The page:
If I have a love language, it’s cleaning and organizing and sorting and making smooth what was rough and mostly keeping my mouth shut about the whole thing. My mom died two weeks ago today and I’m just now starting to be communicative more than light social media and emails. She was a firecracker. She’ll be missed. Her obit is online which she mostly wrote herself (she chose that photo, I prefer the one in this post) but she’s better memorialized by her twelve thousand Flickr photos with their permissive Creative Commons licenses.
I’ve been living in my childhood home (a place I haven’t been for more than four days in a row since I was seventeen) and immersing myself in the work to be done. Kate and I are doing the usual paperwork and meetings and bill-paying and notifying but there’s also the work of assessing and presenting a life. My mom lived in this house for 45 years. When my father left twenty-five years ago he took some but not all of his stuff. Many other people have lived here and made their impressions. We haven’t made any long-term plans about the place, thank you for not asking, but one thing we do know is that we’re having a bunch of people over for a Life Celebration in two weeks (email me if you want details). I’ve decided it would be nice if this house highlighted the best things about my mom–her artistic sense, her adoration of nature, her fierce sense of humor, her deep and abiding love for this town and the people in it, her lifetime civic commitments and her reading and writing activities–and maybe downplayed her “don’t give a fuck” attitude, as much as I often admired it, that could make this magic castle of a house less than welcoming to anyone who was not-her.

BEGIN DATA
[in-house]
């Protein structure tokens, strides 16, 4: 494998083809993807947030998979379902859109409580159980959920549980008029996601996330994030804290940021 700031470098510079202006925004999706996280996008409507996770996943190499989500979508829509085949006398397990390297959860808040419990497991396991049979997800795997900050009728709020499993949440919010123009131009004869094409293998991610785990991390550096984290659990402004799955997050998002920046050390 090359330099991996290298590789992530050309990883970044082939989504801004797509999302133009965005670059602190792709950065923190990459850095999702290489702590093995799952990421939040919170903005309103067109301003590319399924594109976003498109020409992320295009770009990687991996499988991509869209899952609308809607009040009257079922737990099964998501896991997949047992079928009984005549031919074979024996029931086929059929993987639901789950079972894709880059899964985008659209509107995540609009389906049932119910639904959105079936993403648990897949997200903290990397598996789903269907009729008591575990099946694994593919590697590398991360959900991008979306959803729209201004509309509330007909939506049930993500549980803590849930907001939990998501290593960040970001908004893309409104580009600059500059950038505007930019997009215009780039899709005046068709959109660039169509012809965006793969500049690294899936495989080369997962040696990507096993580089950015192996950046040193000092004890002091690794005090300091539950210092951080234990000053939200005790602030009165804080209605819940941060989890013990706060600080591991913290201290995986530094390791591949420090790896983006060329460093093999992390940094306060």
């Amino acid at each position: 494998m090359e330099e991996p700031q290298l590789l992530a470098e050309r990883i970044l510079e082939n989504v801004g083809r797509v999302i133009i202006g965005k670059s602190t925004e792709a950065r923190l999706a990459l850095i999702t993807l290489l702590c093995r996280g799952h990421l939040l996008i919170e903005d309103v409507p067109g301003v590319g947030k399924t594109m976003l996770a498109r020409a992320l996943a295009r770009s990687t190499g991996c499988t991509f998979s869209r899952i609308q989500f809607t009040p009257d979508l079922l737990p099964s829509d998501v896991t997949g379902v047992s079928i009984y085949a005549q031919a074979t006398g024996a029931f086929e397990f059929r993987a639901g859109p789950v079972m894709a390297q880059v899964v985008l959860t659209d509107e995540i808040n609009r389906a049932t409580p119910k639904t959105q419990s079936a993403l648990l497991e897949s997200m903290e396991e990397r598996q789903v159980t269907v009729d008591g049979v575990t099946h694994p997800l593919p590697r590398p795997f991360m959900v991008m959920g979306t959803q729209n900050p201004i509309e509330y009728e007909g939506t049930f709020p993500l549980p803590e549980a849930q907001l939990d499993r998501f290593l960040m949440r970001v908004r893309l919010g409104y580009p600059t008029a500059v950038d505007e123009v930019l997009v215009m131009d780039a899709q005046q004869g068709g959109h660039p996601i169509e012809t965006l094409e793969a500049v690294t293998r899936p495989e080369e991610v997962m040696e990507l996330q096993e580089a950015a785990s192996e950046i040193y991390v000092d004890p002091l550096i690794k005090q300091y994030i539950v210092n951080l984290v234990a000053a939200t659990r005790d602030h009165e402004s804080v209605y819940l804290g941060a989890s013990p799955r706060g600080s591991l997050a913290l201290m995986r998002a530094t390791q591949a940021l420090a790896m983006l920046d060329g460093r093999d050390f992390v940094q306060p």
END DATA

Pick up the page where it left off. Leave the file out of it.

I’ve been touched by people’s concerns about how I’ve been doing and sharing their memories about my mom during all the stages of her life. I have, however, deeply and soulfully enjoyed just getting to spend a lot of time alone with her spaces and her stuff, doing my little acts of service and love and saying goodbye in my own very particular way.